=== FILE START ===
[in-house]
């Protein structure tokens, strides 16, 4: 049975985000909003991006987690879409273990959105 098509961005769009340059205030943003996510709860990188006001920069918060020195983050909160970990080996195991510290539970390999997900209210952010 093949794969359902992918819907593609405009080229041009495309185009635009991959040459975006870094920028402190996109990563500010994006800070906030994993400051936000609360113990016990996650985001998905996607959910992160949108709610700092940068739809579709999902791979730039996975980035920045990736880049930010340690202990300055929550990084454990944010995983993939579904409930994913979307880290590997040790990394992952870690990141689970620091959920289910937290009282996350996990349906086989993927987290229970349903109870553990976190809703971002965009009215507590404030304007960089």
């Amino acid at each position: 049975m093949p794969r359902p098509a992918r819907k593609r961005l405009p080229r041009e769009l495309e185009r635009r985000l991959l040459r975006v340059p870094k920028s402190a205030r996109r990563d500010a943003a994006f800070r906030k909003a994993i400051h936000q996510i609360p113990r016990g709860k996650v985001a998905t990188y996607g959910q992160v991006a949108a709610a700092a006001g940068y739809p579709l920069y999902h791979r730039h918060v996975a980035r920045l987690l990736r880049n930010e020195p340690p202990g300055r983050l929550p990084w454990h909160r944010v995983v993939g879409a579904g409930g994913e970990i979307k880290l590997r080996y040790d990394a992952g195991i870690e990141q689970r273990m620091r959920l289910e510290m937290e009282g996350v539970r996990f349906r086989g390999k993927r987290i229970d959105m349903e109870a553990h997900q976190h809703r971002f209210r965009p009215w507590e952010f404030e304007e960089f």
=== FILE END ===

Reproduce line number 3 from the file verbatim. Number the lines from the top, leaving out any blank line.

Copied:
């Amino acid at each position: 049975m093949p794969r359902p098509a992918r819907k593609r961005l405009p080229r041009e769009l495309e185009r635009r985000l991959l040459r975006v340059p870094k920028s402190a205030r996109r990563d500010a943003a994006f800070r906030k909003a994993i400051h936000q996510i609360p113990r016990g709860k996650v985001a998905t990188y996607g959910q992160v991006a949108a709610a700092a006001g940068y739809p579709l920069y999902h791979r730039h918060v996975a980035r920045l987690l990736r880049n930010e020195p340690p202990g300055r983050l929550p990084w454990h909160r944010v995983v993939g879409a579904g409930g994913e970990i979307k880290l590997r080996y040790d990394a992952g195991i870690e990141q689970r273990m620091r959920l289910e510290m937290e009282g996350v539970r996990f349906r086989g390999k993927r987290i229970d959105m349903e109870a553990h997900q976190h809703r971002f209210r965009p009215w507590e952010f404030e304007e960089f």